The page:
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This time, though, Aniston also serves as executive producer giving her much more creative control over the show. And in her role as Alex Levy, the talented and experienced journalist, it seems the star has found a part she loves. The character’s storyline, she told the New York Times, has everything, “children, guilt, power struggle, being a woman in the industry, going through a divorce, publicly going through a divorce, feeling alienated and being just a little bit of a screw-up.”

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Given the award nominations The Morning Show has already received, clearly the project is a success. But during the New York Times interview, the star revealed that she had long ago made it known that she wasn’t averse to a small-screen return. “Television is not not an option for me,” the star recalled telling Games of Thrones exec Michael Ellenberg. And the career evaluation didn’t end there.

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During the candid interview, Aniston revealed that she told Ellenberg, “I just want to be part of something great. I don’t care where it lands.” The star then went on to reveal her frank reasoning behind her TV u-turn. And it was surprisingly honest for a successful star.

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“Because, God knows,” Aniston continued, “the movies have been great and they have been horrible, so you just don’t know.” And it was this attitude, perhaps, that led to the aforementioned collaboration with Netflix. In addition to Dumplin’, the star will produce and play joint lead in First Ladies. And the subject matter may surprise you.

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Indeed, Aniston will star alongside comedian Tig Notaro as the White House’s first lesbian residents. The former Friends alum plays the Commander-in-Chief, with Notaro as her partner. The Netflix collaborations, though, don’t end there. After First Ladies comes The Goree Girls, a music-inspired project about a trailblazing all-girl country outfit. And these female-led shows are thanks, in part, to the star’s ethos when it comes to producing.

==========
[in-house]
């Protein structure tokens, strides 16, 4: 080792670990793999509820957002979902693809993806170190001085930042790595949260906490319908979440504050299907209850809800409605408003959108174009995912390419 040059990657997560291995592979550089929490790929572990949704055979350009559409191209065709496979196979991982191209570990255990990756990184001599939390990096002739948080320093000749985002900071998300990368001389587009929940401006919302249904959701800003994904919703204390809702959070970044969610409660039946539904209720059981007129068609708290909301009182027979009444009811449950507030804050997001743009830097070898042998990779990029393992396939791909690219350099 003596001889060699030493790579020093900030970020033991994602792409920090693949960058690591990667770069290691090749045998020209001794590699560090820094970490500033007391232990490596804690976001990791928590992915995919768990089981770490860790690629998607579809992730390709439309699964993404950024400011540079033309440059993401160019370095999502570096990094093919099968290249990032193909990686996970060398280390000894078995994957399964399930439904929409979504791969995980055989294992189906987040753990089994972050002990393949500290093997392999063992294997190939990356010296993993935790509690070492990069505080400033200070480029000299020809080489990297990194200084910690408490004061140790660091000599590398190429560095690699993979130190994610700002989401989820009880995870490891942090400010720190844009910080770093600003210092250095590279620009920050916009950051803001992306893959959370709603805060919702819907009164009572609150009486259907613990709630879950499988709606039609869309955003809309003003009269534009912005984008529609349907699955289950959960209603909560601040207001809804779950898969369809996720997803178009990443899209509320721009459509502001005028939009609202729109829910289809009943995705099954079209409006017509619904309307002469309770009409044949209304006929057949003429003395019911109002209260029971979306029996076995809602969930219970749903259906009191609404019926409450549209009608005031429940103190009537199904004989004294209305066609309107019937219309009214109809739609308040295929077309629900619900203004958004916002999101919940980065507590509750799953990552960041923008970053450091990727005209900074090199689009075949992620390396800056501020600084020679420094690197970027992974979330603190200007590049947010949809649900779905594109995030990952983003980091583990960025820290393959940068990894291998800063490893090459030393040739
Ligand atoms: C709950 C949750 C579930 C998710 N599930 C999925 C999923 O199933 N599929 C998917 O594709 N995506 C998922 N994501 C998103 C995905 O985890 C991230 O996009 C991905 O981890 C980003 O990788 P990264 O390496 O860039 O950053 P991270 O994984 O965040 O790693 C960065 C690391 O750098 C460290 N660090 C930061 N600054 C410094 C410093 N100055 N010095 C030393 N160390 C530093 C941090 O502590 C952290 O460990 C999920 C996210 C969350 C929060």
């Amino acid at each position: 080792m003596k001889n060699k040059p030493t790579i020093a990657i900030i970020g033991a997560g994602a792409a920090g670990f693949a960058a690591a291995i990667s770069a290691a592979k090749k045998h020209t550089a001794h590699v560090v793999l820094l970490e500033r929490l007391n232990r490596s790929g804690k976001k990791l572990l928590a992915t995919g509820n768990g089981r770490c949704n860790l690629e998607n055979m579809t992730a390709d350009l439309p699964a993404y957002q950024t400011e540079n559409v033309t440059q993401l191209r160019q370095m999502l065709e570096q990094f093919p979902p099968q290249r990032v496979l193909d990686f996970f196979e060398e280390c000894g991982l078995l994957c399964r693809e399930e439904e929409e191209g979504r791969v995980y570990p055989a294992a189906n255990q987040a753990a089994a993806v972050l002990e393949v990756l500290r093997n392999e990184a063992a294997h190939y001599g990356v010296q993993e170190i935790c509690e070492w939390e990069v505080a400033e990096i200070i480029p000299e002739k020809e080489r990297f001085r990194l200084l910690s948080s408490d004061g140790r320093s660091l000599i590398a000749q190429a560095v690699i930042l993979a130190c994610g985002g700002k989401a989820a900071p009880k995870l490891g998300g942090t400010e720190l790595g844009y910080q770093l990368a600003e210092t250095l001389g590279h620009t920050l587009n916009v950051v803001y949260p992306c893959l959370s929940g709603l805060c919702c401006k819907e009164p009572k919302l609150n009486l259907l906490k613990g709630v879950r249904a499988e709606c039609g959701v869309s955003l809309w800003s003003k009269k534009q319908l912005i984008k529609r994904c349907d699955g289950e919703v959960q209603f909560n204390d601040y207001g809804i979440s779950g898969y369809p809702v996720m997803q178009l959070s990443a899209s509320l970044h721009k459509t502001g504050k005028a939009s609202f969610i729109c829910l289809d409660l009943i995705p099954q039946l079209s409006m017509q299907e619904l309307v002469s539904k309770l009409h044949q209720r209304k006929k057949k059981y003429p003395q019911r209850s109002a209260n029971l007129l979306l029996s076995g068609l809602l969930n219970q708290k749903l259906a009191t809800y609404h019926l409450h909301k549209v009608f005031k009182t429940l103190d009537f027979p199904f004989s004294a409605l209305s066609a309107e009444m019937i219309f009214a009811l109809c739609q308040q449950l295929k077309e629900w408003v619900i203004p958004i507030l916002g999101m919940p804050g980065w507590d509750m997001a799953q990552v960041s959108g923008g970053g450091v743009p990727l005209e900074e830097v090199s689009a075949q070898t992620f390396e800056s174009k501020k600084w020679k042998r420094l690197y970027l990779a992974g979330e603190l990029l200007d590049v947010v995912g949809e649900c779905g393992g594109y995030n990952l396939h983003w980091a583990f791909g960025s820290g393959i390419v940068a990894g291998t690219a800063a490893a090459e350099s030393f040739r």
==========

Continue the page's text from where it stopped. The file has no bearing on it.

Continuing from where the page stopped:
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Aniston told the New York Times exactly what her company, Echo Productions, has set out to do. “Our mission statement was: Tell strong stories about strong women. Flawed, complicated, messy [women]. ‘Cause that wasn’t happening. And with this latest slate of projects, it seems as though the star is well on her way to changing the TV landscape. Not that she necessarily ascribes this success to her Goddess Circle.

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“It’s taken time for me to get where I am,” Aniston told the New York Times. “I’ve put a lot of work into my craft.” In fact, the star was actually wary of the newspaper article even using the phrase “Goddess Circle.” The publication pointed out that the prospect “slightly terrified” her. The piece even quoted the actor’s doubt when she asked, “Should we just call it a circle?”

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Rather, Aniston prefers to emphasize the friendship aspect of the circle. In a 2018 interview with Elle magazine, she revealed that her relationships play a big part in her levels of joy. “What brings me happiness? I have a great job, I have a great family, I have great friends.” She then quipped, “We always joke that we raised each other.”

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Whether or not the Goddess Circle has any bearing on the ups and downs of Aniston’s career, she takes it all with a pinch of salt. As the star told The New York Times, “I’ve failed, I’ve succeeded, I’ve overcome. I’ve, you know, I’ve stayed around. I’m still here.” It seems that turning 50 definitely agrees with her.